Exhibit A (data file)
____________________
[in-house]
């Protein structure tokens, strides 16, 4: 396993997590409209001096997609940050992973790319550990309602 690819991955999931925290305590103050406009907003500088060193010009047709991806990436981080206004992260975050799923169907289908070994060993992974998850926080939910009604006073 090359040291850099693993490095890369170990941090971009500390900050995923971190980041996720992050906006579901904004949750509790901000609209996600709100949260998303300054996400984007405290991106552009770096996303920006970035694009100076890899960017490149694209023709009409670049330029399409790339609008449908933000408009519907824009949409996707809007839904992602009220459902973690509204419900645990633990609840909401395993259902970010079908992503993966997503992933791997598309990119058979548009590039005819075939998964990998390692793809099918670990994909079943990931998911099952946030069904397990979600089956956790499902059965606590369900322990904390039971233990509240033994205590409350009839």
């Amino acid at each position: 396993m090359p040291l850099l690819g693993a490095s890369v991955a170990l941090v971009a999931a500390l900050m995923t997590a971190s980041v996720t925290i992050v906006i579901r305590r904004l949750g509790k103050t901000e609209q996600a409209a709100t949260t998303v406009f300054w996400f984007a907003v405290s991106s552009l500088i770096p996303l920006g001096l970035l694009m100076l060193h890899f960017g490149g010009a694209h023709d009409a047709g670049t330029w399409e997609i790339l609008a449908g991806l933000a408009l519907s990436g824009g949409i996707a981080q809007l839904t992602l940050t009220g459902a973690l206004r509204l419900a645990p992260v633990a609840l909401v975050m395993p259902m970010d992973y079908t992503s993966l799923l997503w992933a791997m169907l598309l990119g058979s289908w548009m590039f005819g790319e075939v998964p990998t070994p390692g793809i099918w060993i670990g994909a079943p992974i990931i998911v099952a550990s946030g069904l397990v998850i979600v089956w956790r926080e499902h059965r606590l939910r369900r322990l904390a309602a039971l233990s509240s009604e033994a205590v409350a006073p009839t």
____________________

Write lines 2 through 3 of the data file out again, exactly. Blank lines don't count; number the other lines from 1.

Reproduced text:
């Protein structure tokens, strides 16, 4: 396993997590409209001096997609940050992973790319550990309602 690819991955999931925290305590103050406009907003500088060193010009047709991806990436981080206004992260975050799923169907289908070994060993992974998850926080939910009604006073 090359040291850099693993490095890369170990941090971009500390900050995923971190980041996720992050906006579901904004949750509790901000609209996600709100949260998303300054996400984007405290991106552009770096996303920006970035694009100076890899960017490149694209023709009409670049330029399409790339609008449908933000408009519907824009949409996707809007839904992602009220459902973690509204419900645990633990609840909401395993259902970010079908992503993966997503992933791997598309990119058979548009590039005819075939998964990998390692793809099918670990994909079943990931998911099952946030069904397990979600089956956790499902059965606590369900322990904390039971233990509240033994205590409350009839």
């Amino acid at each position: 396993m090359p040291l850099l690819g693993a490095s890369v991955a170990l941090v971009a999931a500390l900050m995923t997590a971190s980041v996720t925290i992050v906006i579901r305590r904004l949750g509790k103050t901000e609209q996600a409209a709100t949260t998303v406009f300054w996400f984007a907003v405290s991106s552009l500088i770096p996303l920006g001096l970035l694009m100076l060193h890899f960017g490149g010009a694209h023709d009409a047709g670049t330029w399409e997609i790339l609008a449908g991806l933000a408009l519907s990436g824009g949409i996707a981080q809007l839904t992602l940050t009220g459902a973690l206004r509204l419900a645990p992260v633990a609840l909401v975050m395993p259902m970010d992973y079908t992503s993966l799923l997503w992933a791997m169907l598309l990119g058979s289908w548009m590039f005819g790319e075939v998964p990998t070994p390692g793809i099918w060993i670990g994909a079943p992974i990931i998911v099952a550990s946030g069904l397990v998850i979600v089956w956790r926080e499902h059965r606590l939910r369900r322990l904390a309602a039971l233990s509240s009604e033994a205590v409350a006073p009839t």